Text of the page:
Petter Reinholdtsen

Change the font, save the world (and save some money in the process)
26th March 2013

Would you like to help the environment and save money at the same time, without much sacrifice? A small step could be to change the font you use when printing.

Three years ago, Ars Technica reported how the University of Wisconsin-Green Bay changed their default front from Arial to Century Gothic to save money. The Century Gothic font uses 30% less toner than Arial to print the same text. In other word, you could cut your toner costs by 30% (or actually, increase your toner supply life time by more than 30%), by simply changing the default font used in your prints.

But it is not quite obvious how much one will save by switching. The University of Wisconsin-Green Bay said it used $100,000 per year on ink and toner cartridges, according to a report from, and expected to save between $5,000 and $10,000 per year by asking staff and students to use a different font. Not all PDFs and documents are created internally, and those from external sources will most likely still use a different font. Also, the Century Gothic font is slightly wider than Arial, and thus might use more sheets of paper to print the same text, so the total saving depend on the documents printed.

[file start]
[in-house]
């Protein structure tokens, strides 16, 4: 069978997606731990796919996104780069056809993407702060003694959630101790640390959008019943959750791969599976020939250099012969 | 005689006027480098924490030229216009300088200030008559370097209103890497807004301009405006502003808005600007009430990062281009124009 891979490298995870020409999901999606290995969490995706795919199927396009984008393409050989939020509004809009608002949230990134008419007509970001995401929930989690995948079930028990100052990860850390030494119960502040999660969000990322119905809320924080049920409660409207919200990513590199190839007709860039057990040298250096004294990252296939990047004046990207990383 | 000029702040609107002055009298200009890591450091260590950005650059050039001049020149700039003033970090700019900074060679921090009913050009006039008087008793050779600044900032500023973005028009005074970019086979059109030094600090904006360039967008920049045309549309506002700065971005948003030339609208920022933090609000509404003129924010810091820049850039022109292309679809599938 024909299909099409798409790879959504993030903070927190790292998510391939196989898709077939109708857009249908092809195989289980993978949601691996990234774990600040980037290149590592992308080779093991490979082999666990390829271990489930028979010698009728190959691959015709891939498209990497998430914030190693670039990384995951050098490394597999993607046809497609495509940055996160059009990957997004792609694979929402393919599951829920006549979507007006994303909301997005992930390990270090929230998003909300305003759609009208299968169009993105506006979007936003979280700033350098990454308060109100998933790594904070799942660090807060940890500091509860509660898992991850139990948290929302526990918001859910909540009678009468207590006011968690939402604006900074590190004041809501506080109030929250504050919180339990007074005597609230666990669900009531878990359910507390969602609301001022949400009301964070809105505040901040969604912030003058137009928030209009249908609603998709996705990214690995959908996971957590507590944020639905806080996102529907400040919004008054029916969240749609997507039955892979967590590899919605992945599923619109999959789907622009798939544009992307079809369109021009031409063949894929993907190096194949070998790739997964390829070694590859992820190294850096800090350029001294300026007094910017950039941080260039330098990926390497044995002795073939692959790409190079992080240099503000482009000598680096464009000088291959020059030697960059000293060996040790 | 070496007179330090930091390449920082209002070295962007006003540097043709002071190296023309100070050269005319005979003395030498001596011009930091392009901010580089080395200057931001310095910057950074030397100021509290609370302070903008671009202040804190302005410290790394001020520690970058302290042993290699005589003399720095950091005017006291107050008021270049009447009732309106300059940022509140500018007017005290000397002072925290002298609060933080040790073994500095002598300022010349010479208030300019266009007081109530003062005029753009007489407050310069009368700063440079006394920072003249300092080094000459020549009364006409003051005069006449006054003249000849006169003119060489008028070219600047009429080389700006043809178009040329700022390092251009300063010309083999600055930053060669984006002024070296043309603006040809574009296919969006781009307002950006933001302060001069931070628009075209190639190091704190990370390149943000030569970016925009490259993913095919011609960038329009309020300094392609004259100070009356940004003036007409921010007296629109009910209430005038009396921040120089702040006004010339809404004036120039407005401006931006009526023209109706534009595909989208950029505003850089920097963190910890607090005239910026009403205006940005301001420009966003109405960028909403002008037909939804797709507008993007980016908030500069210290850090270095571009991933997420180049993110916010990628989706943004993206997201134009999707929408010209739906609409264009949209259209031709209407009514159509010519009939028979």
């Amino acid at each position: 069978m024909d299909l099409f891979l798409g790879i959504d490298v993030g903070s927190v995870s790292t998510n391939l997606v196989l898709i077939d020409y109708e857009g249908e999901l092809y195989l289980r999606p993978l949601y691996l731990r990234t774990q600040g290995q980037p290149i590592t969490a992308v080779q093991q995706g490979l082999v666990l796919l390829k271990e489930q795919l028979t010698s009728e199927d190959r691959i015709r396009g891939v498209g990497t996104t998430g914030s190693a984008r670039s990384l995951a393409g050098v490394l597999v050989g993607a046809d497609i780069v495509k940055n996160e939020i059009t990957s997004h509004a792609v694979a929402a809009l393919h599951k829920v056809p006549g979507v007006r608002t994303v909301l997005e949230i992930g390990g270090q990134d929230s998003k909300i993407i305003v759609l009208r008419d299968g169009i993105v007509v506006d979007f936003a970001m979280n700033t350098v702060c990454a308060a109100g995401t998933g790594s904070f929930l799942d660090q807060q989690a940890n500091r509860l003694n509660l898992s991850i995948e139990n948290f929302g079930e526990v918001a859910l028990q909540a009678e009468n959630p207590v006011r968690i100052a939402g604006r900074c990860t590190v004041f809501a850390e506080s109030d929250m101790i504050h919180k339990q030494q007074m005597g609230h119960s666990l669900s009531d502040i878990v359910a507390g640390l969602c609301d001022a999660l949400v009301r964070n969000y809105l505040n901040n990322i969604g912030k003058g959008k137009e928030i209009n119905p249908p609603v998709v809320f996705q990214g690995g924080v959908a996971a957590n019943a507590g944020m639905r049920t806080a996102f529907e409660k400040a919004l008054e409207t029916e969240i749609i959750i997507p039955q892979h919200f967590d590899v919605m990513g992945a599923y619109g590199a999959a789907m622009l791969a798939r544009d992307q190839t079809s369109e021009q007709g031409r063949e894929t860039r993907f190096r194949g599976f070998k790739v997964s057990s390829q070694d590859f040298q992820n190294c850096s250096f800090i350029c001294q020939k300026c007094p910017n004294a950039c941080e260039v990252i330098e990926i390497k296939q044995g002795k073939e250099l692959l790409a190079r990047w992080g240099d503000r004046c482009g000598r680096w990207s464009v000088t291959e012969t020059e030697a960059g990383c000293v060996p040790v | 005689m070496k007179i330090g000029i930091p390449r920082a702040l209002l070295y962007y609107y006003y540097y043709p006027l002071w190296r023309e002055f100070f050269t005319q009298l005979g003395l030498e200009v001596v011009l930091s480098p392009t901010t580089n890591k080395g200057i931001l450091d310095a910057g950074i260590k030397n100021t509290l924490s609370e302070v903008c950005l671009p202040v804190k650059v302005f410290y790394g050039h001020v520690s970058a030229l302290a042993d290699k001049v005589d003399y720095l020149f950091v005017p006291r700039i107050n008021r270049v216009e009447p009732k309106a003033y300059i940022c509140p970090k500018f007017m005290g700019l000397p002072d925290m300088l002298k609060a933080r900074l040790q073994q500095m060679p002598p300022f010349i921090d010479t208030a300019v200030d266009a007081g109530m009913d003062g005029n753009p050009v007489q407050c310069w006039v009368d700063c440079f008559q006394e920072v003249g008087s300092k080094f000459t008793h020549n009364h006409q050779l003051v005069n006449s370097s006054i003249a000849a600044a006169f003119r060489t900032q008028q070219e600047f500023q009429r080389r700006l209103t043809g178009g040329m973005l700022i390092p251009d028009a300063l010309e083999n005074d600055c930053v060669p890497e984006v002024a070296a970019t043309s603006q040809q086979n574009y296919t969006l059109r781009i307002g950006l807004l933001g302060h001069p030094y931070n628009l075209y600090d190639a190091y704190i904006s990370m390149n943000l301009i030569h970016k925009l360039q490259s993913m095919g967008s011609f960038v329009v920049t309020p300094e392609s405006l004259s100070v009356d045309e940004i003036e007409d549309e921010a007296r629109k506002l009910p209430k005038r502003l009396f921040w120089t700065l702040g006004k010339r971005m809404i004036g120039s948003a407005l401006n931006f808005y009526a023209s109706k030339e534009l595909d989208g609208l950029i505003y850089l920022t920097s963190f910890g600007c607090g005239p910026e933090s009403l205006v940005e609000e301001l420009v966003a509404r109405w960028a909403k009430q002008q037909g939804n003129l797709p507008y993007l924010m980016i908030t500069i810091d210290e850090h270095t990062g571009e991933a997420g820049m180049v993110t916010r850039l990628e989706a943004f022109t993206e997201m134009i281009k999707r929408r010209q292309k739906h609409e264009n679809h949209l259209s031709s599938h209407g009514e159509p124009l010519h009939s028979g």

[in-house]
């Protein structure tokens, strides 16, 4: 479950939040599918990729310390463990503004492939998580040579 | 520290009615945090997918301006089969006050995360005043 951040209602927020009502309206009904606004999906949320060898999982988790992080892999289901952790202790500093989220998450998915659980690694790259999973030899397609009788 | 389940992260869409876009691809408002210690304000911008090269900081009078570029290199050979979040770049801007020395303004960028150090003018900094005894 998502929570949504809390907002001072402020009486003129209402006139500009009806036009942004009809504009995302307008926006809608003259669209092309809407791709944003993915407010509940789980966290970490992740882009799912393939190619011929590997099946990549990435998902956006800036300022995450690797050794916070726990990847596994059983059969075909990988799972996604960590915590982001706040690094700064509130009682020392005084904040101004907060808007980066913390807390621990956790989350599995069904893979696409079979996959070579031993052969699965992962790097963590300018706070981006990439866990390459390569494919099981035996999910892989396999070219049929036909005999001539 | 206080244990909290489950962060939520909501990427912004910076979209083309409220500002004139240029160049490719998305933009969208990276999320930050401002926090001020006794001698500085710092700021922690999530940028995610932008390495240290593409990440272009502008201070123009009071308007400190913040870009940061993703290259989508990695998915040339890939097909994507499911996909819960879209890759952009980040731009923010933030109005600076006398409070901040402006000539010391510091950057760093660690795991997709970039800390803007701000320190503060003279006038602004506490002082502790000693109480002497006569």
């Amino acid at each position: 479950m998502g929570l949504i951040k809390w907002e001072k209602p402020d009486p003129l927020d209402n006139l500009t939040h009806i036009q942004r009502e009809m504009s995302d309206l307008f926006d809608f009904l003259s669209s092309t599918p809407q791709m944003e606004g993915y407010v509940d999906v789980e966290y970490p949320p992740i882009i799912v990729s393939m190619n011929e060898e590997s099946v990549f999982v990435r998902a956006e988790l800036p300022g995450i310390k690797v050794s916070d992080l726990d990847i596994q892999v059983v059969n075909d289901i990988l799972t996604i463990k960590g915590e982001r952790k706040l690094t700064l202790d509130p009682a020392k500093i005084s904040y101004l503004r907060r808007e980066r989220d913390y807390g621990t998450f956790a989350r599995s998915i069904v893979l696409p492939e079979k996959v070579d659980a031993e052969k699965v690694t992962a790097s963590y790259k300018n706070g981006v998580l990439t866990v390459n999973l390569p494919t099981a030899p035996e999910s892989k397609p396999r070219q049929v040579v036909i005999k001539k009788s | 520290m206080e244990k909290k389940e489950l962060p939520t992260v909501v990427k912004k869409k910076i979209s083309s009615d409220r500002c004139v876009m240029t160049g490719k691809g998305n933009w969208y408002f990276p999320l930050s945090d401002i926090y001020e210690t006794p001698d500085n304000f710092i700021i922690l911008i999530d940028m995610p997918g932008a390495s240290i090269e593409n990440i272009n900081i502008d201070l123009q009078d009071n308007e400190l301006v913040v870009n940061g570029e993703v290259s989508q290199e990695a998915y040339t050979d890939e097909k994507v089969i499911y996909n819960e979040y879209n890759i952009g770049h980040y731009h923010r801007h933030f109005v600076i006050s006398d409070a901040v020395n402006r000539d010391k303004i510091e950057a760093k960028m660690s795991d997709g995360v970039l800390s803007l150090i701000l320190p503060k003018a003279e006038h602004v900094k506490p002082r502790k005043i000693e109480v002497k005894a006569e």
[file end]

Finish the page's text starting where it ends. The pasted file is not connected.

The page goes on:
But it is definitely something to consider, if you want to reduce the amount of trash, decrease the amount of toner used in the world, and save some money in the process.

Update 2013-04-10: If you want to know how much ink/toner could be saved when switching between fonts, Inkfarm got a service to calculate the difference between font pairs. They also recommend which fonts to use to save ink. Check it out. :) While updating this blog post, I also came across a blog post from InkCloners, listing the fonts they recommend, with Centory Gothic at the top.

Tags: english.

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